Wlliam Gilmore Simms
Southward Ho! A Spell of Sunshine >> Chapter XVII / Legend of Missouri: Or, The Captive of the Pawnee >> Page 415

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Page 415

Novel (Romance) | Redfield | 1854

How soft, and warm, and nice !--A dozen beaver skins, throe bear, A score, and more, of fox and deer,
It cost ;�a swinging price !
Yet, take it, girl of Omaha !

And here are other gifts�this bowl, Of tin�a metal, by my soul,
Most precious and most rare ;
These little bells, but hear them ting�Ting, tingle, tingle !�bird on wing
Ne'er sung so sweet and clear!
Oh ! take them girl of Omaha!

Take them, and me ! For I'm the man To make you blest, if mortal can ! I'm six feet high and strong
As bull of all the buffaloes ;
I'm good for any thousand foes,
As I am good for song.
So, take me, girl of Omaha !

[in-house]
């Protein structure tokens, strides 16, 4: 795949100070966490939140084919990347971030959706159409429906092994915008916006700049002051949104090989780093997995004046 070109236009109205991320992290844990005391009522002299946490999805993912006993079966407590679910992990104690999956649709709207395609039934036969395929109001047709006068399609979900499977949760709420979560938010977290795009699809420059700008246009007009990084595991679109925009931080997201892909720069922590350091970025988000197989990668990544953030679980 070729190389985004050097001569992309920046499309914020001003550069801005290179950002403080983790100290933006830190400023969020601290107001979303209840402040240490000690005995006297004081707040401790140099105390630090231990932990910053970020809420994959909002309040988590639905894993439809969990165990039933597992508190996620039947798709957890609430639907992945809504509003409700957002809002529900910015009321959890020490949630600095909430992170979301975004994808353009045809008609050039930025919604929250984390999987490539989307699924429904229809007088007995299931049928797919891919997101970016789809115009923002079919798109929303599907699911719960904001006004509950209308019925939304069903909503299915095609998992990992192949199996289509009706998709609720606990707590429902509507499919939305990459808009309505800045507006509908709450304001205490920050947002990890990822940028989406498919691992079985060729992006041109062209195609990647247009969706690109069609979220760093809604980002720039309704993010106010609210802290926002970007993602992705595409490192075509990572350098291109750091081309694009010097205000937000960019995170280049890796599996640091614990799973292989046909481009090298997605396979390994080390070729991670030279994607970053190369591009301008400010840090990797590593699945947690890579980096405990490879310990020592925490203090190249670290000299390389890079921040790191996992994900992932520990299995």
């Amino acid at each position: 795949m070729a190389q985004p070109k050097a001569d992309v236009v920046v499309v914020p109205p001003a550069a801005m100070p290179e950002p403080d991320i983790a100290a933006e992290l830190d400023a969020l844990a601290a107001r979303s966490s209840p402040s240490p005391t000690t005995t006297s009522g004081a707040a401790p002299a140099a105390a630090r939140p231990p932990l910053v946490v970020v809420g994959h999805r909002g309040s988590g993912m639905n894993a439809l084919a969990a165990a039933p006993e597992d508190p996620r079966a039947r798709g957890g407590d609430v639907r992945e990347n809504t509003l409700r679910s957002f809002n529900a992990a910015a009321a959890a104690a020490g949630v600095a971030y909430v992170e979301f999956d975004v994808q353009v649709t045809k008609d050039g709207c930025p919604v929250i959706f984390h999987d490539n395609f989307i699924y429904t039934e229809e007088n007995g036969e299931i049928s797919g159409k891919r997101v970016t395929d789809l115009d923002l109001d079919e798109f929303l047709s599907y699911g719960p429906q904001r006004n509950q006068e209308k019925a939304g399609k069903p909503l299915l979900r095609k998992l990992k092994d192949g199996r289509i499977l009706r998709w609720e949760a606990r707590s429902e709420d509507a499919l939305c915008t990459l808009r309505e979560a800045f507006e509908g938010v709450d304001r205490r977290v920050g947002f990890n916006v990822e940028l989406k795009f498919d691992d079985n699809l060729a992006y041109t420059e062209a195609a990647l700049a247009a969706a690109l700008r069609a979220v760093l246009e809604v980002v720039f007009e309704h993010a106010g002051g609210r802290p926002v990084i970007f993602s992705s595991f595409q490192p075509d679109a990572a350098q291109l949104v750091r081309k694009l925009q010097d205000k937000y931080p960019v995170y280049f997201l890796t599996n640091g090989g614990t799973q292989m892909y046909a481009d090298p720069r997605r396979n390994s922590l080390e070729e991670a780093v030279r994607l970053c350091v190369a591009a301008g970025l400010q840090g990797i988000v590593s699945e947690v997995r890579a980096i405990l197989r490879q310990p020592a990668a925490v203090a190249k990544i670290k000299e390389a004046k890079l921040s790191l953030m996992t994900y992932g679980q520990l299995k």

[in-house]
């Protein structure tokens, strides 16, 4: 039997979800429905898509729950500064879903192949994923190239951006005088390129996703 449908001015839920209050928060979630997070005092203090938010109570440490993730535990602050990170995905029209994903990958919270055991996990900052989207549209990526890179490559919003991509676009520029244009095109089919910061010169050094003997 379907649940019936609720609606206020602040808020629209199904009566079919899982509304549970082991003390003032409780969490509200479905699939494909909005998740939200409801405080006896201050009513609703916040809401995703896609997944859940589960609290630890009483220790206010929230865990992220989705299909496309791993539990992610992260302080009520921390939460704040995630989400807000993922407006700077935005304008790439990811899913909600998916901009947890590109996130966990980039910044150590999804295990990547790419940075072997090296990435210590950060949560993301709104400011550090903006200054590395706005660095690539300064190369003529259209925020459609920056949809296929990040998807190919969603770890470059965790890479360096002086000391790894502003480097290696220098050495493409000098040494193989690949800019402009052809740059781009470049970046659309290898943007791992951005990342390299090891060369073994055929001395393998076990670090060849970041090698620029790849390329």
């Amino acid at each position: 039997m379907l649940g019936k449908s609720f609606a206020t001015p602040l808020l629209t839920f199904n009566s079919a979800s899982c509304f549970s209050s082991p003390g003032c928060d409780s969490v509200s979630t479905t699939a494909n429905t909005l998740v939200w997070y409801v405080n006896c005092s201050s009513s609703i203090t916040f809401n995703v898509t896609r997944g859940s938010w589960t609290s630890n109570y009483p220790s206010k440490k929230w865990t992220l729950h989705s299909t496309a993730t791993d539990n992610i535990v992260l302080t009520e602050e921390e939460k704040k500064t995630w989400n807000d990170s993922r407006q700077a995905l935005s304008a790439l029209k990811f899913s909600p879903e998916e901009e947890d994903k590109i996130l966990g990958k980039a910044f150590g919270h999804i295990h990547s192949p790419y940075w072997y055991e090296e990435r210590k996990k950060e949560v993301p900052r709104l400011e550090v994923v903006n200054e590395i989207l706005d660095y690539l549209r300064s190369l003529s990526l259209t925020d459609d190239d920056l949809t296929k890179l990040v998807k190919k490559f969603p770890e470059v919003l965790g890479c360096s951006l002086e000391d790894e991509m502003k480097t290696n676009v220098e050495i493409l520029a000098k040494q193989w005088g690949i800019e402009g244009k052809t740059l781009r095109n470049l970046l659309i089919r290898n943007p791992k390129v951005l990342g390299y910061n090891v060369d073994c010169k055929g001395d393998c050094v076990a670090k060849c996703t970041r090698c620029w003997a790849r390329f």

Take me if you are wise; and know My lodge is ready ;�such a show
Of skins, and meat, is there !
I've thirty venison hams and more, Five buffalo humps are in my store, And twice as many bear !
They're yours, sweet girl of Omaha !

Take me !�and know before we part, No other shall possess thy heart ;�I'll take his scalp who tries:
Nay thine�before I see thee won, By any but my father's son,
So listen, and be wise;
And take me, girl of Omaha!

This will be called rather a rough style of wooing, in our softly sentimental society, but, among the red men, the chant of Enemoya, on this occasion, was deemed the very perfec-